If Arminians think the above verses really mean all, then all I can say (actually, I could say more; I have to make this qualification for our Arminian readers) is that they've made themselves irrelevant. They are disqualified from rational discussion.

If they agree with me about the above verses, then either they are hypocrites or they need to do some major PR work to show just what the heck they mean why they arrogantly act as if we Calvinists deny the plain reading of Scripture.

I'm sorry, but enough's enough.

An Underlying Reason Why Porn is Wrong

Since Steve's recent post on porn addiction has generated so many responses, I thought it might be useful to print the following excerpt from a novel I'm currently polishing up entitled The 13th Prime. Needless to say, since I'm still editing it, it's subject to much change and all that. However, the point of the passage should be clear without my having to enlighten anyone as to the plot or any of that :-)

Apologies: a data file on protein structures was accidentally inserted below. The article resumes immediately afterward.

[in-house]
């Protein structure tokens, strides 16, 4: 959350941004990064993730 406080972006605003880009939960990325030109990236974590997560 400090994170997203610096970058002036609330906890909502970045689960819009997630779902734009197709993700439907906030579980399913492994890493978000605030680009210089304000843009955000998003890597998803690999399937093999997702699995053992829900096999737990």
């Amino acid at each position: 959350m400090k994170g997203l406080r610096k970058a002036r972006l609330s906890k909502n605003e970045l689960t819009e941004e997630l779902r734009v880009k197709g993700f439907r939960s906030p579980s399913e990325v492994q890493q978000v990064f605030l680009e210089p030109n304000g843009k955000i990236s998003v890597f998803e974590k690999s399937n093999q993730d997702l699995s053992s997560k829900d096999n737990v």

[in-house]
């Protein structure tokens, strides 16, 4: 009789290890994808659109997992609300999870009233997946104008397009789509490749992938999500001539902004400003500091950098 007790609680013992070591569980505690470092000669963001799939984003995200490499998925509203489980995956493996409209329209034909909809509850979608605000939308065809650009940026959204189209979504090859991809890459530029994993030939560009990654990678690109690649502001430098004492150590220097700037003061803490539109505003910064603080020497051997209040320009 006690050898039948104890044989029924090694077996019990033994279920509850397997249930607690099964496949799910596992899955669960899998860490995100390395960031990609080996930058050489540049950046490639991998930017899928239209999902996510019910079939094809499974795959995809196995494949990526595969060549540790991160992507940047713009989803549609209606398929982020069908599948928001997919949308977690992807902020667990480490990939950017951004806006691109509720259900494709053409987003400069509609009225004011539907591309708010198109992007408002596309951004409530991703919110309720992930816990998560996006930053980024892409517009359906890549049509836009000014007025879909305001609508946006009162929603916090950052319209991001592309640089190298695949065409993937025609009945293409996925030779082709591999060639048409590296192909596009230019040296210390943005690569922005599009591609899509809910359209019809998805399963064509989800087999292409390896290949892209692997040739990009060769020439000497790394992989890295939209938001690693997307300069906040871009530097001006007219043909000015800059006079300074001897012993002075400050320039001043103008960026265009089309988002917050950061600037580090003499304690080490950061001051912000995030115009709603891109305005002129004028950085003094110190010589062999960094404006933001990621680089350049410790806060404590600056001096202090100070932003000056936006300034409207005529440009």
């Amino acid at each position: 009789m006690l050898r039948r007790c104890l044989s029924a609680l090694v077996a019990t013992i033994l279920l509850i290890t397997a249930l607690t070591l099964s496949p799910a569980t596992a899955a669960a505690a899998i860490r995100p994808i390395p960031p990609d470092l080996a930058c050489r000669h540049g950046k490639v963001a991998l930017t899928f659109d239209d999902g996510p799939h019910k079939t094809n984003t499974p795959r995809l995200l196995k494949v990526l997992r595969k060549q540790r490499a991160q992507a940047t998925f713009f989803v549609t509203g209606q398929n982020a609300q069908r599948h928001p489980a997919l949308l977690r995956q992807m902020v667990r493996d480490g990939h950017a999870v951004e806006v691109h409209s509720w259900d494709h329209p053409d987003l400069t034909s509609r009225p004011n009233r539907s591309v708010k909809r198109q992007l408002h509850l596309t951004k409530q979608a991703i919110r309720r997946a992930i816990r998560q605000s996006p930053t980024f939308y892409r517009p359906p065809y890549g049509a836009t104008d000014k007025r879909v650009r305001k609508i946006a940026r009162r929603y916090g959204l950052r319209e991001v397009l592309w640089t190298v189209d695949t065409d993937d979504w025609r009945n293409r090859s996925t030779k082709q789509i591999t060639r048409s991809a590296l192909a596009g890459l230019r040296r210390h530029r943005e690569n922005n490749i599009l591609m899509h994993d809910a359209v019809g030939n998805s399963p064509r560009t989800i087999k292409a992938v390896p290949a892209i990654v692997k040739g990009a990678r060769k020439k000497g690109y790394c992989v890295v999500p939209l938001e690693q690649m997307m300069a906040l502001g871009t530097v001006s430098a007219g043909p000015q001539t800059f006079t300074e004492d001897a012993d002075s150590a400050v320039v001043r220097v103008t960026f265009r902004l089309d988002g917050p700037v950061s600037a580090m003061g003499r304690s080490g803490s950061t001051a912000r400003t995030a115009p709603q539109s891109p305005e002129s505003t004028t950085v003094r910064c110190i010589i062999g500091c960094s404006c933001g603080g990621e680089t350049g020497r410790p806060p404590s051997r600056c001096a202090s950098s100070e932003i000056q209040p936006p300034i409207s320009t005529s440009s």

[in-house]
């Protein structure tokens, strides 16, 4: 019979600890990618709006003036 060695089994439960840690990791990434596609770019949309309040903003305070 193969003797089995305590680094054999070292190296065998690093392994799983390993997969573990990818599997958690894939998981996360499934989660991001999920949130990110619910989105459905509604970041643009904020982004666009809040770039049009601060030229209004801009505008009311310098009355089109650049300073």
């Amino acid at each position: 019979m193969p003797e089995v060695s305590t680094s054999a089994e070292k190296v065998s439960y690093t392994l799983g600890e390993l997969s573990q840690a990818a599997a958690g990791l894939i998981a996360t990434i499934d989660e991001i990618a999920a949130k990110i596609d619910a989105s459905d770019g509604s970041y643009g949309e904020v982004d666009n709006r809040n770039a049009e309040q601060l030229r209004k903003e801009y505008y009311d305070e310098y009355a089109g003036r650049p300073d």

“Let’s take an example. Pornography. Porn is something that even a lot of people in the church struggle with. I’ve heard statistics that say as many as two thirds of pastors surf internet porn at their home. That’s a lot of people, and you have to wonder why they do it.”

Rick shrugged, hoping his perceived indifference wouldn’t give away his discomfort at how close this topic was to his recent infidelity. “I don’t know. I guess there’s something about the sex appeal.”

“Certainly that’s the hook,” Killen agreed. “But that’s not really the point of pornography. You see, porn has nothing to do with nudity or even sex when you boil it all down.”

Rick burst out laughing. “How can you possibly say that?”

“Because these are married men who look at porn. They download pictures of naked women when they have a wife whom they have seen naked too. They watch videos of anonymous strangers having intercourse, and yet they have a wife whom they’ve slept with too. If it was just the nudity and just the sex they wouldn’t need the porn. There’s something else there.”

“I’ve never thought of that,” Rick said and he sat back. “But what would it be if there’s something else? Just a drive for variety?”